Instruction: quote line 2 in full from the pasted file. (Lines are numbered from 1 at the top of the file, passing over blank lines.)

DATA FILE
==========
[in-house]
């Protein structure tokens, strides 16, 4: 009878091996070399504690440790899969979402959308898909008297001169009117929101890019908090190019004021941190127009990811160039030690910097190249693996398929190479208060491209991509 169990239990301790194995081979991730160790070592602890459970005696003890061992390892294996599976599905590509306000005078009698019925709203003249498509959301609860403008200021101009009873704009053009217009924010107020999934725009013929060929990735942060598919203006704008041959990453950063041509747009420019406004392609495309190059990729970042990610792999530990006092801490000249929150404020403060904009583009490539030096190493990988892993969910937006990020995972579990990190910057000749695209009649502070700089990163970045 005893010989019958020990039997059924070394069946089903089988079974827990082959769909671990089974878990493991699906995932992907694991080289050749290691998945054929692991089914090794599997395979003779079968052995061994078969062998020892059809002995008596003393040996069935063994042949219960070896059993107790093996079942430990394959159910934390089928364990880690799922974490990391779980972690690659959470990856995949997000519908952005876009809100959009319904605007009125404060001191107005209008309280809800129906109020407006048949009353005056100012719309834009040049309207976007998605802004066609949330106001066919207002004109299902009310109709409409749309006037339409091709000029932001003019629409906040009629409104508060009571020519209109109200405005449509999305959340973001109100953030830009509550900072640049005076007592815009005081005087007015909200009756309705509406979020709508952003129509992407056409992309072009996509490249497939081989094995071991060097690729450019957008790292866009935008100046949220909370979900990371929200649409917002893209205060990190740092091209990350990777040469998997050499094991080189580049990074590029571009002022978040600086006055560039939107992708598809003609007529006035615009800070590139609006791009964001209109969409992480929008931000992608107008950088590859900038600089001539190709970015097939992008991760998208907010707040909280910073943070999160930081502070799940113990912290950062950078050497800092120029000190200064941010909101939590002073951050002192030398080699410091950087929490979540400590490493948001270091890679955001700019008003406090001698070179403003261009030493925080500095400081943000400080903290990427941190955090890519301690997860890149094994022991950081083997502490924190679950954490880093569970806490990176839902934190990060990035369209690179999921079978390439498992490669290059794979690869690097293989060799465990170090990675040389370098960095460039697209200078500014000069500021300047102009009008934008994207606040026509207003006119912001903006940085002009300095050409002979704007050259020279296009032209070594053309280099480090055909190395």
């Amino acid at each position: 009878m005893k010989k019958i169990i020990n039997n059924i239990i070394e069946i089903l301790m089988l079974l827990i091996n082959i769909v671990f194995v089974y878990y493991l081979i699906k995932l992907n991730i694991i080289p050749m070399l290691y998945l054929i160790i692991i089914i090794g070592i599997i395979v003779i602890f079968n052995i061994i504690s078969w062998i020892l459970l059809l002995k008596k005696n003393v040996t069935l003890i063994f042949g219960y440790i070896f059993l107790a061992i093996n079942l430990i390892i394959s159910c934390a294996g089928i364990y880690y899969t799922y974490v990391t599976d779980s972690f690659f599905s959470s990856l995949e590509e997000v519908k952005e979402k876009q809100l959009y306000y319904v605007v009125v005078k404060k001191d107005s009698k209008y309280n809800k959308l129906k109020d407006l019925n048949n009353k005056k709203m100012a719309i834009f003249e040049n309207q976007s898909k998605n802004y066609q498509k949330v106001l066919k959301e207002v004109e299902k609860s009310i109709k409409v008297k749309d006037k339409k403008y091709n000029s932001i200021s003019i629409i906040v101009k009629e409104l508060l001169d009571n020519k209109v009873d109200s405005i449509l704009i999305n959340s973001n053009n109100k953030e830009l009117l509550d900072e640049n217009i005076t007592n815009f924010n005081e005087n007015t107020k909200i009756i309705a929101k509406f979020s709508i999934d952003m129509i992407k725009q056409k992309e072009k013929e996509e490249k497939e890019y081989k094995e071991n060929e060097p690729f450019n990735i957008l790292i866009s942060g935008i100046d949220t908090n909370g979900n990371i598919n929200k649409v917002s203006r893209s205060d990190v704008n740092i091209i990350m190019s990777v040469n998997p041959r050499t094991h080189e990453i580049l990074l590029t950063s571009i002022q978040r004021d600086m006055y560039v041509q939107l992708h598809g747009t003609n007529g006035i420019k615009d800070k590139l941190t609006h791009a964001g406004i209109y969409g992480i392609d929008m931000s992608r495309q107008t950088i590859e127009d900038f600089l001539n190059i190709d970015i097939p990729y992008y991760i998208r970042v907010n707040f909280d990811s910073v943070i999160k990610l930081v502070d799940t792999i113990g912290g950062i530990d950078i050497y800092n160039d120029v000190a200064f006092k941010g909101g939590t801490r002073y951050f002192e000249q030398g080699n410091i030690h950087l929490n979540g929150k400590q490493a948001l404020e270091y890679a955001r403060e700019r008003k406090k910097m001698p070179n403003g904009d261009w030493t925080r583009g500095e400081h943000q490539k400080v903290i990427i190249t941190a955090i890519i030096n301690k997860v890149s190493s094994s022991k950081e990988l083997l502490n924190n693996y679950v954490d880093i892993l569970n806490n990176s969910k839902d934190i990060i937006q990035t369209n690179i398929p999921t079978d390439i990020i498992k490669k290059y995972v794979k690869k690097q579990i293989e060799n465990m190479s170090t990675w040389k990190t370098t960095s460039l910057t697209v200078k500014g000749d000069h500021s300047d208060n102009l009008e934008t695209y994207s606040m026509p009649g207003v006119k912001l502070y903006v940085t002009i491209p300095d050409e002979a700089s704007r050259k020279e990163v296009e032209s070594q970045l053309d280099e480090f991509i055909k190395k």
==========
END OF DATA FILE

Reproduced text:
């Protein structure tokens, strides 16, 4: 009878091996070399504690440790899969979402959308898909008297001169009117929101890019908090190019004021941190127009990811160039030690910097190249693996398929190479208060491209991509 169990239990301790194995081979991730160790070592602890459970005696003890061992390892294996599976599905590509306000005078009698019925709203003249498509959301609860403008200021101009009873704009053009217009924010107020999934725009013929060929990735942060598919203006704008041959990453950063041509747009420019406004392609495309190059990729970042990610792999530990006092801490000249929150404020403060904009583009490539030096190493990988892993969910937006990020995972579990990190910057000749695209009649502070700089990163970045 005893010989019958020990039997059924070394069946089903089988079974827990082959769909671990089974878990493991699906995932992907694991080289050749290691998945054929692991089914090794599997395979003779079968052995061994078969062998020892059809002995008596003393040996069935063994042949219960070896059993107790093996079942430990394959159910934390089928364990880690799922974490990391779980972690690659959470990856995949997000519908952005876009809100959009319904605007009125404060001191107005209008309280809800129906109020407006048949009353005056100012719309834009040049309207976007998605802004066609949330106001066919207002004109299902009310109709409409749309006037339409091709000029932001003019629409906040009629409104508060009571020519209109109200405005449509999305959340973001109100953030830009509550900072640049005076007592815009005081005087007015909200009756309705509406979020709508952003129509992407056409992309072009996509490249497939081989094995071991060097690729450019957008790292866009935008100046949220909370979900990371929200649409917002893209205060990190740092091209990350990777040469998997050499094991080189580049990074590029571009002022978040600086006055560039939107992708598809003609007529006035615009800070590139609006791009964001209109969409992480929008931000992608107008950088590859900038600089001539190709970015097939992008991760998208907010707040909280910073943070999160930081502070799940113990912290950062950078050497800092120029000190200064941010909101939590002073951050002192030398080699410091950087929490979540400590490493948001270091890679955001700019008003406090001698070179403003261009030493925080500095400081943000400080903290990427941190955090890519301690997860890149094994022991950081083997502490924190679950954490880093569970806490990176839902934190990060990035369209690179999921079978390439498992490669290059794979690869690097293989060799465990170090990675040389370098960095460039697209200078500014000069500021300047102009009008934008994207606040026509207003006119912001903006940085002009300095050409002979704007050259020279296009032209070594053309280099480090055909190395």